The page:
Saturday, December 19, 2020

The triumph of the selective schools

Selective schools are ones that admit smart kids only. Leftists oppose selective schools as a violation of their idiotic "all men are equal" doctrine but their success speaks for itself. That success is the main thing that shields them from envious attacks.

A small complication is that the kids doing best in exams are not only from selective schools but of Asian background. James Ruse Agricultural High School is almost entirely populated by students of East Asian and South Asian ancestry. Asians are on average smarter. But even discounting the Asian element, selective schools still score best

James Ruse Agricultural High School has claimed the title of NSW’s top school for the 25th year in a row, an unparalleled achievement in the history of the Higher School Certificate.

Baulkham Hills High School was second, with North Sydney Boys’ and Girls’ high schools third and fourth. Sydney Grammar, at fifth, was the only independent school in the state’s top 10.

The top non-selective school was Ascham, at 11th. Mackellar Girls High, part of the Northern Beaches Secondary College (NBSC) network, was the highest-placed public comprehensive school at 43rd. Parramatta Marist High was the top Catholic systemic school at 46th.

Tangara School for Girls, which was forced to close for two weeks in August due to a COVID-19 cluster affecting senior students, climbed 78 places to 25th, its best performance in several years.

James Ruse principal Rachel Powell stepped into the role two years ago. “We got it! That’s such a relief,” she told the Herald. “It’s vindication of of all the hard work this year.”

The principal of Mackellar Girls’, Christine del Gallo, said she was “absolutely delighted that we were able to support our girls through the COVID-19 dilemma to enable them to achieve such amazingly wonderful results for them.”

Concerns private school students would have an advantage over high-performing public students due to better remote learning resources and a shorter shutdown due to COVID-19 appear to have been unfounded, with more public schools in the top 10 than any year since 2014 and more comprehensive state schools in the top 100 than last year.

It also did not appear to affect overall results among top students, with 17,507 distinguished achievers this year compared with 17,122 in 2019.

Of the top 50 schools, 18 were government selective schools, one was a comprehensive state school, two were Catholic systemic schools, and the rest were independent.

Of 14 independent schools in the top 25, nine were single-sex girls’ schools. Single-sex public comprehensive schools also fared well, with Willoughby Girls’ at 59, NBSC Balgowlah Boys’ campus at 60, and Epping Boys’ High at 76. Chatswood High, a co-ed comprehensive school, was 69th.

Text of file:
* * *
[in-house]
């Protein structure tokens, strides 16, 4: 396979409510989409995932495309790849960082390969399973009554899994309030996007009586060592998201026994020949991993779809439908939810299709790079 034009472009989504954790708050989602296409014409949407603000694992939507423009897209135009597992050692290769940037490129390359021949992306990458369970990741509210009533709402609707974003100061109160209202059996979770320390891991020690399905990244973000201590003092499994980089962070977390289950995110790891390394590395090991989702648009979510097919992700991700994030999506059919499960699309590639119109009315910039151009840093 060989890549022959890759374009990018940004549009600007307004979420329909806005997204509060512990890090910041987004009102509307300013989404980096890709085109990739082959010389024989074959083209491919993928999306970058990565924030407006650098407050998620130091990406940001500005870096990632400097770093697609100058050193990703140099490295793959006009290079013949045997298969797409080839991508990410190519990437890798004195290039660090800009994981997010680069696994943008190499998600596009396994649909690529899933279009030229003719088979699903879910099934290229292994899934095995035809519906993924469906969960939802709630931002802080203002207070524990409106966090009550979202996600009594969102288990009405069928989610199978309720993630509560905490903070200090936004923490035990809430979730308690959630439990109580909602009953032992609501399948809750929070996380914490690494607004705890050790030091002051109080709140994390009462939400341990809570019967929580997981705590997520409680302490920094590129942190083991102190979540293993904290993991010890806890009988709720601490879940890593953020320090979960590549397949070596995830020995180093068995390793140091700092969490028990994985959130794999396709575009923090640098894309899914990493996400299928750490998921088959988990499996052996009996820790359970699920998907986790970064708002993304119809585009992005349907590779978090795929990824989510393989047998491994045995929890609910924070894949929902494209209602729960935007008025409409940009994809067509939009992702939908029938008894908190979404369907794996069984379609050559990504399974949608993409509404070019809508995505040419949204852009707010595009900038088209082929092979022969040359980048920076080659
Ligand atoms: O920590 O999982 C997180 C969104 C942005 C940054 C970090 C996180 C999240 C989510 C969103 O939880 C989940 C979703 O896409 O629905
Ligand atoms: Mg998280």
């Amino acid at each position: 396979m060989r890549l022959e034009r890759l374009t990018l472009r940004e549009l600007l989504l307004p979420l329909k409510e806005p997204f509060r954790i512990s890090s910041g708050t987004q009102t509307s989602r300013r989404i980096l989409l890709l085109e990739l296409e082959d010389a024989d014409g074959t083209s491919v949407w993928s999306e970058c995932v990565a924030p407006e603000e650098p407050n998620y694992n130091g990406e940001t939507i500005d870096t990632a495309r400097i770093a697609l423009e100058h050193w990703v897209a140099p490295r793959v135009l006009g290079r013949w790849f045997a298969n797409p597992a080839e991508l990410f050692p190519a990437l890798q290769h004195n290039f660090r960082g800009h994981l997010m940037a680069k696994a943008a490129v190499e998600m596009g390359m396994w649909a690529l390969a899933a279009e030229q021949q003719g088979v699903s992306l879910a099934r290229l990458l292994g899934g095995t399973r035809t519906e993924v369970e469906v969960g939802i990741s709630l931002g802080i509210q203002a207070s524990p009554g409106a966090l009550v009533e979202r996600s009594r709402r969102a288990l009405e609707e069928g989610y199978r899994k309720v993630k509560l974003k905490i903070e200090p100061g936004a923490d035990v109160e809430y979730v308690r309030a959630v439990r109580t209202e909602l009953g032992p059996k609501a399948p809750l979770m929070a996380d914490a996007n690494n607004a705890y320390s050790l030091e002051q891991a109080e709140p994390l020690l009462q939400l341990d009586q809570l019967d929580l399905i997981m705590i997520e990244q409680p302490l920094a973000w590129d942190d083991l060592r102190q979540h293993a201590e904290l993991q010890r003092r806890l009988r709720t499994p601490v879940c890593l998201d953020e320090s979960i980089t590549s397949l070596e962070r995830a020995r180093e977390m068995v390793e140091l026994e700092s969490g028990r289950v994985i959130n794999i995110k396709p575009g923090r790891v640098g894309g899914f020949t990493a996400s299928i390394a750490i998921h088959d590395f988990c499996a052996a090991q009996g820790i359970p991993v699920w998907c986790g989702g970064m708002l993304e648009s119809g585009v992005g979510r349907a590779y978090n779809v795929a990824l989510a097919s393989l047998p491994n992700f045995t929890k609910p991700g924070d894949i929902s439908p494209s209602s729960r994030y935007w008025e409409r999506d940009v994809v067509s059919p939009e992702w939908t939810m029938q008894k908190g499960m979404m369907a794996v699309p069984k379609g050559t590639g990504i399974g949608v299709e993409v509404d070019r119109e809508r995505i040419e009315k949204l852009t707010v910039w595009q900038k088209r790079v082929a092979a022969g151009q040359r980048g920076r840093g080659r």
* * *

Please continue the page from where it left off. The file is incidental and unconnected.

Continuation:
The highest-placed Catholic systemic schools were Parramatta Marist High, Brigidine College Randwick at 49th, and St Ursula’s College at 79th.

James Ruse has finished first in the HSC rankings since 1996, when it took the crown off Sydney Grammar. It was originally established as a farming school, and agriculture is still a compulsory subject.

It has become the most sought after of the state’s 50-odd selective schools, and has the highest year 7 entry scores. Alumni include Atlassian founder Scott Farquhar and concert pianist David Fung.

Qld exports in demand despite COVID, China threat

There has been a surge in export demand for Queensland products, including avocados, beans, and even rowing boats, despite the pandemic.

Trade data shows a soaring demand for Queensland produce and other products since February, with some goods reporting as much as 130 per cent growth.

It comes as Queensland’s economy faces potentially devastating shock from China’s increasingly hostile trade war which threatens 8 per cent of the state’s annual production.

Crippling tariffs placed on some of Australia’s biggest industries including barley, coal, and timber have resulted in Australia referring the communist giant to the World Trade Organisation.

The value of Queensland exports to China plunged nearly 25 per cent between February and October.

But despite this, the state has seen a 137 per cent growth to $79m in bean exports, while avocadoes, guavas, mangoes, saw an 8 per cent increase to $14.16m.

Rowing boats, canoes, and vessels saw a 13 per cent growth, with strong demand from New Zealand and the US, while baby carriages, games, toys and sporting goods increased to $59m.

Lead also saw a 32 per cent increase to $390m.

Acting Premier Steven Miles said since the pandemic had begun, the state had still recorded growing demand for beans, nuts, and vegetables along with a range of other resources and products.

Social distancing requirements along with consumers having more time for leisure and sport also led to a strong spike in sales for specialised rowing sculls and canoes.

Mr Miles said strengthening partnerships with markets like the US, India, Pakistan and Singapore would boost exports.

“In particular, we’re seeing growing demand for high-protein plant-based produce like beans in a range of markets including Vietnam, India and Indonesia,” he said.

“This is great news for Queensland farmers in regions like the Southern Downs, Goondiwindi and Toowoomba. Coronavirus has had a huge impact on our economy. But this data shows that our strategy to support local companies to sell more Queensland products in new markets is taking off.”

Mr Miles said global trade would not return to normal for many years.

“But by ensuring that Queensland continues to build on its strong presence in growth markets, we can position ourselves to capitalise as market conditions improve,” he said.

Exporters have been urged to diversify and negotiate new trade agreements to avoid further economic damage.

Owning a car to be cheaper as local mechanics boosted

Car ownership will get cheaper when manufacturers are forced to share tools and data with third-party mechanics under proposed changes set to go before parliament next year.